The third generation of the Wing Rodeo Company is bringing the bucking bulls and broncs to the Four States Fairgrounds beginning tonight and continuing through Saturday.
Payden Franks, who runs the company, began learning about the rodeo business from his grandfather, Jerald Smith, and grandmother, Joan Smith, better known as Joanne, when he was a child. Jerald Smith founded the company in 1967 and died in February 2018.
"My grandmother will be at the rodeo, and I think she's 81. She watches things and is still the boss, more or less. She writes the checks," Franks said, laughing. "She's been doing this for over 50 years, so she knows so many people and it's like a reunion wherever she goes. People call her Joanne, and she never corrects them. She is a pretty vital part of the rodeo and has a lot of experience in many situations."
"I literally just turned 35, so I have been doing this a long time," said Franks, who knows about raising the stock for rodeos, transporting them and putting on a good show.
Lisa Barr Garner, executive director of the Four States Fair, said Franks went around the rodeo arena learning from his grandfather, just like she did with the fair, learning from her grandmother, Betty Nix. Franks said in his middle school and high school days he used to team rope and calf rope but ended up going into the business side of rodeo and had to learn about the cost of feeding the animals and getting them used to traveling as far away as Florida and Colorado and everywhere in between for shows.
Franks, who has a ranch in Bogata, Texas, where he raises cattle and horses for rodeos, said this year's competition purse is about $35,000 with an additional $15,000 up for grabs. The rodeo will include bareback saddle riding, bronc riding, bull riding, calf roping, barrel racing, steer wrestling, team roping and mutton riding, which includes prizes for children.
A fairly new concept in rodeo is the ladies breakaway roping, which is becoming very popular, Franks said. In the event, women rope a calf while on horseback, just like the men.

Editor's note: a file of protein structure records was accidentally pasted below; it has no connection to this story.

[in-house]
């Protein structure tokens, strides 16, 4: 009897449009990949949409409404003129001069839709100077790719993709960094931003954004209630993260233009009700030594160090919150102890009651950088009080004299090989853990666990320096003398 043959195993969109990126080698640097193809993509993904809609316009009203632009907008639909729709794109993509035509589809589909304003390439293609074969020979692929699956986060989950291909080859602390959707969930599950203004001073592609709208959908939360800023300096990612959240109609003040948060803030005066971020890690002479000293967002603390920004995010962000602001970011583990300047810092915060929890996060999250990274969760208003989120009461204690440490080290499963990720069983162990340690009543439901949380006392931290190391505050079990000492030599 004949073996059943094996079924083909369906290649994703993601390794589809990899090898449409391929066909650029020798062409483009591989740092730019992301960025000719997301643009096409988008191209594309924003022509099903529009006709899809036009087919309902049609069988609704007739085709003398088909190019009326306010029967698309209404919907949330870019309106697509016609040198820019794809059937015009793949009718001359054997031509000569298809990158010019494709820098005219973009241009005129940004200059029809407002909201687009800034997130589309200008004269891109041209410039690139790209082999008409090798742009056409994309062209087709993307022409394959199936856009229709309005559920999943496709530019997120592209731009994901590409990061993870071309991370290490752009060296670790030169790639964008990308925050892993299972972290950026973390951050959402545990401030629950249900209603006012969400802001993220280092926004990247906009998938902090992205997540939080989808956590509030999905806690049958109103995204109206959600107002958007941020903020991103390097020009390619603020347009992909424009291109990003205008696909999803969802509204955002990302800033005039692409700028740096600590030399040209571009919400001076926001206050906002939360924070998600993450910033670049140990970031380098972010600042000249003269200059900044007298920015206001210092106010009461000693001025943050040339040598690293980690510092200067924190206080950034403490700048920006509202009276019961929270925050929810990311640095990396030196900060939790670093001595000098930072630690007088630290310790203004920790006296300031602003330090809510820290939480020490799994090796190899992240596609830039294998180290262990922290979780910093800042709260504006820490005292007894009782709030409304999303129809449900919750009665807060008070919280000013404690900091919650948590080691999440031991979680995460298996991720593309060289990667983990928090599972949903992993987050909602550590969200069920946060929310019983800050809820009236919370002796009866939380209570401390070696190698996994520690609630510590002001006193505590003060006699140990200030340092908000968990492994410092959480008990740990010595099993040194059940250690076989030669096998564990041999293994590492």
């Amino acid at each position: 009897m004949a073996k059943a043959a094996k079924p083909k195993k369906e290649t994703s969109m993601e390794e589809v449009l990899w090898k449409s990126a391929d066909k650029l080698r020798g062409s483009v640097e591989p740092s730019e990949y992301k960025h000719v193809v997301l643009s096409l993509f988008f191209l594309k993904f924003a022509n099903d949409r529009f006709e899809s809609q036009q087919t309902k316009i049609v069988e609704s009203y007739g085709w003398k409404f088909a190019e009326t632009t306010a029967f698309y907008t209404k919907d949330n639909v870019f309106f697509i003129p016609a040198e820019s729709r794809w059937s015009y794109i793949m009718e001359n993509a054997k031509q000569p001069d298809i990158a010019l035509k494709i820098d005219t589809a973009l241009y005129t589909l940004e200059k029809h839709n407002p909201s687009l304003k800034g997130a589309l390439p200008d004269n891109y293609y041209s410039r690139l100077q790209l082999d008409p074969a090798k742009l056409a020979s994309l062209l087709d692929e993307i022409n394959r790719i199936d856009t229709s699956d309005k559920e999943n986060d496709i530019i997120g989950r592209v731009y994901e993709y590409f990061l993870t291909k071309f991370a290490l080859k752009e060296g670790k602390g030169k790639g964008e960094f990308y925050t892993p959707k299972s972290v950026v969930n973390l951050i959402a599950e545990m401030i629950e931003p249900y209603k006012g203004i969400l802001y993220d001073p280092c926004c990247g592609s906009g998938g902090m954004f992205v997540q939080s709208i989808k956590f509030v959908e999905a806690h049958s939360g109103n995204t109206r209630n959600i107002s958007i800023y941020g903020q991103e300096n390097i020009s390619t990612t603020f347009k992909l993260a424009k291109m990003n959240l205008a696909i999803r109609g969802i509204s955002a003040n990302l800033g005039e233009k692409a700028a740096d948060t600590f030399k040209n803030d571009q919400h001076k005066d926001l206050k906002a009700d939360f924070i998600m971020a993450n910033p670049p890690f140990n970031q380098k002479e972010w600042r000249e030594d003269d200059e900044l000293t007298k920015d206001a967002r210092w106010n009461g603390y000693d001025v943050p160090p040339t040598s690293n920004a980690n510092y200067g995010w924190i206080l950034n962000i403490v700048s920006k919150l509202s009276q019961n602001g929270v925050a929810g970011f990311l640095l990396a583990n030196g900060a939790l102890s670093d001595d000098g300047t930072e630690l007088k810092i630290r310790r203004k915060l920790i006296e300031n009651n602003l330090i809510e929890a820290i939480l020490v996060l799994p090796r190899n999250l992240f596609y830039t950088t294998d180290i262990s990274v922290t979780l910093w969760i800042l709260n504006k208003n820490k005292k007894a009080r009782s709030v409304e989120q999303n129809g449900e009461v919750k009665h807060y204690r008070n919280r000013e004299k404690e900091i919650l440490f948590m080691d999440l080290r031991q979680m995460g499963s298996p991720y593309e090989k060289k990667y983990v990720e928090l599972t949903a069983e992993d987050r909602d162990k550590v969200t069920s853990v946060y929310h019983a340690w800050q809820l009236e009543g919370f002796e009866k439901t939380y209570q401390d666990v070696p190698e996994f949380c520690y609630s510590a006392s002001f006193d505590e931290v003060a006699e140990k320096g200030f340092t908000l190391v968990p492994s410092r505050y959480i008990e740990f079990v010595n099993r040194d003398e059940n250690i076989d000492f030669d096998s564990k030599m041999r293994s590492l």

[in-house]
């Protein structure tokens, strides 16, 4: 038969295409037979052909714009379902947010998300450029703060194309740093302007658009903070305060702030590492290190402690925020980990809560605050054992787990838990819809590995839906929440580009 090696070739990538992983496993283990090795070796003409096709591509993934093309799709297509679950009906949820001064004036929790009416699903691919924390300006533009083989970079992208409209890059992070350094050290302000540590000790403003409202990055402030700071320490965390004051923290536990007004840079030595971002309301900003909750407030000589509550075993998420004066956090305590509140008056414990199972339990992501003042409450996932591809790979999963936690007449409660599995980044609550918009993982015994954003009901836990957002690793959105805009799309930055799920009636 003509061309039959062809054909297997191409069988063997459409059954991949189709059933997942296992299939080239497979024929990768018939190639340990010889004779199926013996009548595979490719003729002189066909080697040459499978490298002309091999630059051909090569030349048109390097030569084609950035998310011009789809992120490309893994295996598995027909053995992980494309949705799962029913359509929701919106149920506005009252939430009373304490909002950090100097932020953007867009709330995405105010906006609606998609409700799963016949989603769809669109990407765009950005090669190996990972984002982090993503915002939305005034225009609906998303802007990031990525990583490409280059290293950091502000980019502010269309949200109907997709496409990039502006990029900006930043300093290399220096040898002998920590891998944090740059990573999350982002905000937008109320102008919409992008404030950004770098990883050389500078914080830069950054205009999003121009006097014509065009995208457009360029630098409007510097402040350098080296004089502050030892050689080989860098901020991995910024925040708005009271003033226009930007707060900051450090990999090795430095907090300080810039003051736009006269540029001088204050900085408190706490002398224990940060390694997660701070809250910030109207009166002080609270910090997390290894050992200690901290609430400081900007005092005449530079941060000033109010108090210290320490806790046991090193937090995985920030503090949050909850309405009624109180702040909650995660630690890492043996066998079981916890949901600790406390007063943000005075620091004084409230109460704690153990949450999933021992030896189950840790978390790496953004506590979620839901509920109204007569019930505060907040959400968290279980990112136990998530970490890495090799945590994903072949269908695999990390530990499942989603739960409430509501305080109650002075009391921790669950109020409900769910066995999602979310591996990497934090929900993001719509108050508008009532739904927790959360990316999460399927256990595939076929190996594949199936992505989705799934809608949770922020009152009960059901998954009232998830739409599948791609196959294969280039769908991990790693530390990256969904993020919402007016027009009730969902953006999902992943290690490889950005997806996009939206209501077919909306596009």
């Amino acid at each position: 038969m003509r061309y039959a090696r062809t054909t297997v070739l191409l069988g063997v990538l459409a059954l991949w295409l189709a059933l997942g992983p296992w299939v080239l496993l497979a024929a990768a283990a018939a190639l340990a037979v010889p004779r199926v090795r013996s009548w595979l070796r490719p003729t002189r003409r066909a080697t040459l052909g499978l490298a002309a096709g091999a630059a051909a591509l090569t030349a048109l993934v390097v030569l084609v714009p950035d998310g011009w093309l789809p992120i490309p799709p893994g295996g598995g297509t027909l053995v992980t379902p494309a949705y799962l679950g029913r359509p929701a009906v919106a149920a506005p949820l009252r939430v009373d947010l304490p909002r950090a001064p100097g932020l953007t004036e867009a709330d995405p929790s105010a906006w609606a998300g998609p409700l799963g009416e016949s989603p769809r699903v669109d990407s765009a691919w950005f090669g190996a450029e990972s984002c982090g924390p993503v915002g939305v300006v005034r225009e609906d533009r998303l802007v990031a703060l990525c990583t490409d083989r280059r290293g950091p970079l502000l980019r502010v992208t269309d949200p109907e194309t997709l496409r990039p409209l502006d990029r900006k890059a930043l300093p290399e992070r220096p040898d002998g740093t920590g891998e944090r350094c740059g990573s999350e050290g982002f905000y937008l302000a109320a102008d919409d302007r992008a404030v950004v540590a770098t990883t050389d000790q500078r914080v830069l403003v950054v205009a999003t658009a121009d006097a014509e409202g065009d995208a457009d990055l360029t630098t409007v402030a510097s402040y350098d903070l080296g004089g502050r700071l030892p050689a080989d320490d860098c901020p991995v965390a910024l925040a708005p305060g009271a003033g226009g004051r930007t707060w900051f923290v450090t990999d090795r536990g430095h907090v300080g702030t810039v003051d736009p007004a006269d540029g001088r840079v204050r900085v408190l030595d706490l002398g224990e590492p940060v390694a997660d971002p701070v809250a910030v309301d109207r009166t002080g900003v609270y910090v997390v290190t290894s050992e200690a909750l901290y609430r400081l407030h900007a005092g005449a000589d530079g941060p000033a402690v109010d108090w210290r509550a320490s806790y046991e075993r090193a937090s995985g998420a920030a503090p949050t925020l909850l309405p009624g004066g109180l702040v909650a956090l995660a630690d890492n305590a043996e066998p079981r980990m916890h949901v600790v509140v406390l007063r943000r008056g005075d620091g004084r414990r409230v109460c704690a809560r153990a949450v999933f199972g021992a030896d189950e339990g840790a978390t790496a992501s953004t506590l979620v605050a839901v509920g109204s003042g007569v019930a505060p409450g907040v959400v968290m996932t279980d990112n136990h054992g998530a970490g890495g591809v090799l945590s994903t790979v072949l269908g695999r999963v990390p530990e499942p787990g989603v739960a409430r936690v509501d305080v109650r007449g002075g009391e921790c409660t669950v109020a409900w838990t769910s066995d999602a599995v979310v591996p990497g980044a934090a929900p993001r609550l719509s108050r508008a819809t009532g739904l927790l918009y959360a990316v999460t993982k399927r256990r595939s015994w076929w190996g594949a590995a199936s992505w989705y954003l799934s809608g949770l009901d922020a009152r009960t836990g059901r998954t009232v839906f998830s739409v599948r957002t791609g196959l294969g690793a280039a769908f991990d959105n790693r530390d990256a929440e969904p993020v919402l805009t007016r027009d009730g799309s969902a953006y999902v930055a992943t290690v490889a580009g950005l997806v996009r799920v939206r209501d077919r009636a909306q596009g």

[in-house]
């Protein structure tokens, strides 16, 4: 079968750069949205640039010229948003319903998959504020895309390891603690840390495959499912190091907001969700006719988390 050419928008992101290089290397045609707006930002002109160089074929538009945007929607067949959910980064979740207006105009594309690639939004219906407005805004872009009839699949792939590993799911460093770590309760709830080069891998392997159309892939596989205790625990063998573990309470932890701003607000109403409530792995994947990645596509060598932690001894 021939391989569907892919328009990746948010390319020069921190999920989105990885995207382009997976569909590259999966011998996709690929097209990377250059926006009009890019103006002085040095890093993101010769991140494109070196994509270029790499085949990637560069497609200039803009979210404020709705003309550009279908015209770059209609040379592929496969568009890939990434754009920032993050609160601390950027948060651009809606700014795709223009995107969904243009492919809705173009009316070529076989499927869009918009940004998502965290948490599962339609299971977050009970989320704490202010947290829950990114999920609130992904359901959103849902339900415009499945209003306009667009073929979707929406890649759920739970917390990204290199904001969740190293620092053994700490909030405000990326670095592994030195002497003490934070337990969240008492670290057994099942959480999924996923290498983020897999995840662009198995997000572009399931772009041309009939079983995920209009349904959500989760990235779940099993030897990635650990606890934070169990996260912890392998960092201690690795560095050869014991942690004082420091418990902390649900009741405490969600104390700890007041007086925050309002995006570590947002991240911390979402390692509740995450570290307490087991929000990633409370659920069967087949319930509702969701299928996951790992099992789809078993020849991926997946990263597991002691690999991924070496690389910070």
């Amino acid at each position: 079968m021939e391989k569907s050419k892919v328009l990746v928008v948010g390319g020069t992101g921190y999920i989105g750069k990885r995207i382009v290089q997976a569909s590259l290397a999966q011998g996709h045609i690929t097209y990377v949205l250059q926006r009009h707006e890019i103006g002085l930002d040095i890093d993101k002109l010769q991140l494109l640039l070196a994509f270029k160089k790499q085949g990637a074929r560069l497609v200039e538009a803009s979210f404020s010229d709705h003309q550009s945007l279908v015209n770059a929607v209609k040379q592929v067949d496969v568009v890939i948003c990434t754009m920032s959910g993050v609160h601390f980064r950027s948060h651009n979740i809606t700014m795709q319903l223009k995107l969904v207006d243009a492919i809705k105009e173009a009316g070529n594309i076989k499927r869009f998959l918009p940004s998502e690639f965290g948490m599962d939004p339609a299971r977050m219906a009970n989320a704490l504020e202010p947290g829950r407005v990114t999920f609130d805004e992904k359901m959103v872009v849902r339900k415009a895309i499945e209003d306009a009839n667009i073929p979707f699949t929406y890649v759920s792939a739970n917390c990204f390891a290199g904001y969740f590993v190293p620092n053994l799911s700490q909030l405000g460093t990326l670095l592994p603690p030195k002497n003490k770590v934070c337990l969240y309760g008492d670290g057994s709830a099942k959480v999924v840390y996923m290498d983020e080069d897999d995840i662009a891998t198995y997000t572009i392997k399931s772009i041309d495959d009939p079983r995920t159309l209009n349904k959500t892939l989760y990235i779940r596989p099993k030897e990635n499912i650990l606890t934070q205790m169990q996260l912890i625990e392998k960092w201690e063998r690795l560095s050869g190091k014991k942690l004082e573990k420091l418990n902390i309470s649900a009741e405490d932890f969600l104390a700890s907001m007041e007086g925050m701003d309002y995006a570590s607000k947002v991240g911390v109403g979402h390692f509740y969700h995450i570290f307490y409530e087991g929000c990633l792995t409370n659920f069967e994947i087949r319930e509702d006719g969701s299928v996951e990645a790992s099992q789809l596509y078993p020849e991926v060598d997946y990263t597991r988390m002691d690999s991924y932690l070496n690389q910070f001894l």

Another highlight of the rodeo will be rodeo clown JJ Harrison, who lives in Washington state and travels across the nation doing rodeos, including working at the National Finals Rodeo in Las Vegas. Harrison said he has been to Texarkana's Four States Fair rodeo before and will be bringing some of his props, but he can't fly on a plane with his barrel, so he may have to borrow someone else's in the arena to stay clear of the bulls.
"Texarkana has an amazing crowd, a great facility and the whole group that puts the fair on is great," he said. "I think the people Lisa brings in, the level of entertainment they go after is great. Having me come in is a little bit better than what they can find locally."
Harrison has been a professional rodeo clown since 2008 and does around 40 rodeos a year. In November and December, he is in Las Vegas and either works for the Roper clothing company or at the MGM doing shows and signing autographs.
The other high point of the rodeo is that National Finals Rodeo announcer Andy Stewart, well known in the rodeo world as one of the best in the business, will be announcing the winners and keeping the crowd entertained throughout the evening. Harrison said he works closely with the announcer to keep the crowd involved in his antics and the rodeo itself.
"I'm off the cuff; I wing it and do unscripted comedy and play off the crowd," Harrison said. "I do funny acts, and I'm just silly. There is a lot of self-deprecating humor -- I just kind of make fun of myself. I'm out there the whole time and during the bull riding I stand right in the middle. I serve as a backup if someone needs me to distract a bull for a second. At this point in my career, I'm used to them, but I don't want to get ran over."
The bulls are always the most anticipated event in a rodeo, Franks said. Only the bravest cowboys are willing to get on the bulls -- who have creative names like one of this year's Fat Lip -- and see if they can hang on for eight seconds.
"I just think the danger involved is more or less the main thing," Franks said. "It is literally man versus beast and 90 percent of the people would never attempt it. I'm not saying you always get hurt in the sport, but it is a big unknown factor."
The Four States Rodeo will begin tonight and continues through Saturday. The fair concludes Sunday. For more information about both events or ticket information, go to fourstatesfair.com or call 870-773-2941.
The Four States Rodeo will begin Thursday and continues through Saturday. The fair concludes Sunday. For more information about both events or ticket information, go to fourstatesfair.com or call (870)-773-2941.